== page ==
C57BL/6 and SJL mice were housed at East Carolina University Brody School of Medicine. Animal care and use was performed in accordance with approved animal use protocols and guidelines of the East Carolina University Institutional Animal Care and Use Committee. Synthetic MOG35-55 and PLP139-151 peptides were obtained from University of North Carolina Microprotein Sequencing & Peptide Synthesis Facility (Chapel Hill, NC).
Cell lines and culture conditions
Cell lines were cultured in complete RPMI medium [10% heat-inactivated fetal bovine serum, 2 mM glutamine, 100 ug/ml streptomycin, 100 U/ml penicillin (Whittaker Bioproducts, Walkersville, MD), 50 uM 2-ME (Fisher Scientific, Pittsburgh, PA)]. The rat MOG(35-55)-specific T cell line was a primary, IL-2 dependent line derived from Lewis rats sensitized with MOG35-55 in Complete Freund's Adjuvant (CFA). Murine T cell lines were derived from C57BL/6 and SJL mice sensitized with 200 ug of MOG35-55 or PLP139-151 in CFA, respectively. T cell lines were propagated in complete RPMI supplemented with recombinant rat IL-2 (0.4% v/v Sf9 supernatant) . The 11B11 hybridoma (ATCC HB-188), FDC-P1 (ATCC CRL-12103), and CTLL (ATCC TIB-214) lines were obtained from the American Type Culture Collection. 11B11 was a hybridoma that secreted a rat anti-mouse IL-4 monoclonal antibody. FDC-P1 and CTLL lines were used as indicator cells for measurement of GM-CSF and IL-2. The FDC-P1 line was derived from DBA/2 bone marrow cells, and the CTLL line was an IL-2-dependent murine T cell line.
To measure proliferation, cultures were pulsed with 1 uCi of [3H]thymidine (6.7 Ci/mmol, Perkin Elmer, Waltham, MA, USA) during the last 24 hr of a 72 hr culture. Cultures were harvested onto filters by use of a Tomtec Mach III harvester (Hamden, CT, USA). [3H]thymidine incorporation into DNA was measured by use of a Wallac 1450 Microbeta Plus liquid scintillation counter (Perkin Elmer, Waltham, MA). To measure IL-2 production, culture supernatants (100 ul) were transferred from the assay plate to a replicate plate, and CTLL cells (10,000/well) in complete RPMI were added to each well. Cultures were pulsed with MTS/PMS [3-(4,5-dimethylthiazol-2-yl)-5-(3-carboxymethoxyphenyl)-2-(4-sulfophenyl)-2H-tetrazolium, inner salt; MTS] and phenazine methosulfate (Promega, Madison, WI) during the last 24 hr of a 72 hr culture, followed by measurement of 490 nm absorbance. Error bars represented standard deviations of triplicate or quadruplet sets of wells. Bioassays portrayed in Figures 2 and 7 are representative of at least three experiments.
Induction and treatment of EAE
CFA was prepared by mixing Incomplete Freund's Adjuvant with heat-killed Mycobacterium tuberculosis (4 mg/ml) (BD Biosciences, Franklin Lakes, NJ). The CFA adjuvant was mixed 1:1 with the designated dose of antigen in saline and emulsified by sonication. Active induction of EAE with synthetic peptides in CFA was performed by subcutaneous injection across the back. Each mouse received three separate injections (~ 0.033 ml per injection) for a total injection volume of 0.1 ml per mouse. Passive EAE was induced by adoptive transfer of activated encephalitogenic T cells. Donor mice were actively sensitized with MOG35-55 in CFA. After 10-14 days, draining lymph nodes and splenocytes were harvested from donor mice and were cultured with MOG35-55, IL-12, and the 11B11 anti-IL-4 monoclonal antibody. After 3 days of culture, activated T cells were injected into recipients (0.5 ml total volume by intraperitoneal injection). In designated protocols, sequential passive and active EAE was induced in the same mice. The first bout of EAE was induced by adoptive transfer of activated encephalitogenic T cells. After peak disease, the mice showed varying degrees of recovery. To elicit a second uniformly-intense second bout of EAE, mice were actively challenged with MOG35-55 in CFA. For passive and active induction of EAE, C57BL/6 mice received an injection of 200 ng of Pertussis toxin (List Biological Labs, Inc., Campbell, CA) in PBS i.p. on the day of immunization and again 48 hours later. Fusion proteins or controls were administered to mice anesthetized by isoflurane (Abbott Laboratories, Chicago, IL, USA). Fusion proteins, synthetic peptides, or combinations were solubilized in saline and injected subcutaneously in 0.1 - 0.2 ml volumes. Injection sites showed no signs of inflammation.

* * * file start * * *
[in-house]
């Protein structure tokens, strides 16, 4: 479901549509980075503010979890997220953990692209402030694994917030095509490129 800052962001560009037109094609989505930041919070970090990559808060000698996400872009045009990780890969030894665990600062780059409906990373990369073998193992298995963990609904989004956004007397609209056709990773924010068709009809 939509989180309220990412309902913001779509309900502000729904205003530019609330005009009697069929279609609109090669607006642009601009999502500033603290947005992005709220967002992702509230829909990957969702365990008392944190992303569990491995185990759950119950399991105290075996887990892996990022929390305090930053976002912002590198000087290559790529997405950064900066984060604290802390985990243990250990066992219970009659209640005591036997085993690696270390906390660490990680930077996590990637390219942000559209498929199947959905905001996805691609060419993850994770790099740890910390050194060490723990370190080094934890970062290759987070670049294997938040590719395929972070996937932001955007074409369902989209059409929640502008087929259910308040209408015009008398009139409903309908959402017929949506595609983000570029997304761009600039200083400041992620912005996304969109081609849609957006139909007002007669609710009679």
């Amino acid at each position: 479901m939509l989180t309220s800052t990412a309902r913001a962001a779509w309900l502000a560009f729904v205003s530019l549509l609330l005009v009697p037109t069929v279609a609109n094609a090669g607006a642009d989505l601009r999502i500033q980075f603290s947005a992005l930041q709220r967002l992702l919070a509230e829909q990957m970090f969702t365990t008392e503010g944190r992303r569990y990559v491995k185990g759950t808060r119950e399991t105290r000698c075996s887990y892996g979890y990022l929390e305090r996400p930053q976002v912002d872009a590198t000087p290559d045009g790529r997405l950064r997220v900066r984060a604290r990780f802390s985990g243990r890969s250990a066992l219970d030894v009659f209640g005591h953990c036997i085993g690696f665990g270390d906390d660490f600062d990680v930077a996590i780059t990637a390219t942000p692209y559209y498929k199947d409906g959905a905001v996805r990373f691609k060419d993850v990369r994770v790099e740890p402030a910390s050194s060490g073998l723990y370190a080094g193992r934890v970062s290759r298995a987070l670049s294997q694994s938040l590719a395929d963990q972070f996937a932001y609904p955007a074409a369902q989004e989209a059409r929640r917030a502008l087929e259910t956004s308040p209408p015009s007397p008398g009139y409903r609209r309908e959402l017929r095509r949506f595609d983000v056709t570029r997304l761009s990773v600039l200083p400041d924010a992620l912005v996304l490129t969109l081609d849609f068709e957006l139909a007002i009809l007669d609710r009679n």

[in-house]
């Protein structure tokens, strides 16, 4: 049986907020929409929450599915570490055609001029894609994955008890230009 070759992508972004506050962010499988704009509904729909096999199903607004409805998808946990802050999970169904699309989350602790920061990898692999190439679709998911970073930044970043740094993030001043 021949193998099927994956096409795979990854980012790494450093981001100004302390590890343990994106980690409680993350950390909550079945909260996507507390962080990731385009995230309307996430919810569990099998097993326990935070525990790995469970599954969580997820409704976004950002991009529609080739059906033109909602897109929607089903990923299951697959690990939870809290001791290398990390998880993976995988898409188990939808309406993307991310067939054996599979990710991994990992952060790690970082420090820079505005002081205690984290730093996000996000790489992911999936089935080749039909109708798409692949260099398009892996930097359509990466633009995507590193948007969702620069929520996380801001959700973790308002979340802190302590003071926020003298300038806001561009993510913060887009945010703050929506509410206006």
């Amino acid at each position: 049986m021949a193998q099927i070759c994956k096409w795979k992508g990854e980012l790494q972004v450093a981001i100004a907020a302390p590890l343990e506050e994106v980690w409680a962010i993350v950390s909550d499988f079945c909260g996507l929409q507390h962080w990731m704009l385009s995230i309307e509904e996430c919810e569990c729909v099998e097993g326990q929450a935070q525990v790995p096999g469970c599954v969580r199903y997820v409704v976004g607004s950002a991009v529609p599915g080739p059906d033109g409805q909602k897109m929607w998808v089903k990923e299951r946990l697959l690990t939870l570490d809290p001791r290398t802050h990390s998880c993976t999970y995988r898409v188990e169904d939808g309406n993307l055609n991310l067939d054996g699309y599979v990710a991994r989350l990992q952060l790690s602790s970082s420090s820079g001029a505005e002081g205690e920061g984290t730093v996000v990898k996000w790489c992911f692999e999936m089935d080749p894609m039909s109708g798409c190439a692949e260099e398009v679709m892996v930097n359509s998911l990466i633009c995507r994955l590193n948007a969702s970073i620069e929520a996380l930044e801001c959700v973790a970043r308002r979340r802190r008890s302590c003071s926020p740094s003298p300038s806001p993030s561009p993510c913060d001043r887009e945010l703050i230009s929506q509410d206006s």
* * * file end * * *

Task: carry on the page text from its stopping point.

Assessment of Clinical EAE
EAE was scored by the following scale: 0, no disease; 0.5, partial paralysis of tail without ataxia; 1.0, flaccid paralysis of tail or ataxia but not both; 2.0, flaccid paralysis of tail and ataxia or impaired righting reflex; 3.0, partial hind limb paralysis marked by inability to walk upright but with ambulatory rhythm in both legs; 3.5, same as above but with full paralysis of one leg; 4.0, full hindlimb paralysis; 5.0, total hindlimb paralysis with forelimb involvement or moribund. A score of 5.0 was a humane endpoint for euthanasia. In Table 5 an alternative scoring scale was used (see footnote) representing the previous scale routinely used in the lab. Disease measurements included incidence of EAE, mean and median cumulative score, mean and median maximal scores, percent weight loss, incidence of severe EAE, mean number of days with severe EAE, and clinical scores for each day. Cumulative scores were calculated by summing daily scores for each mouse. Maximal scores were calculated as the most severe EAE score for each mouse, including all mice within a group. Mice that had a score of zero (that did not exhibit EAE) were included in the calculation of the mean maximal score. Cumulative and maximal scores were analyzed by nonparametric ANOVA based on ranked scores. "Percent mean initial weight" and "number of days with severe EAE" was analyzed by parametric ANOVA. The threshold for severe EAE was based on the average maximal severity for each experiment and was defined in each table legend. ANOVA was assessed with a Bonferroni post hoc test. "Incidence of EAE and incidence of severe EAE" was analyzed pair-wise by Fisher's Exact Test.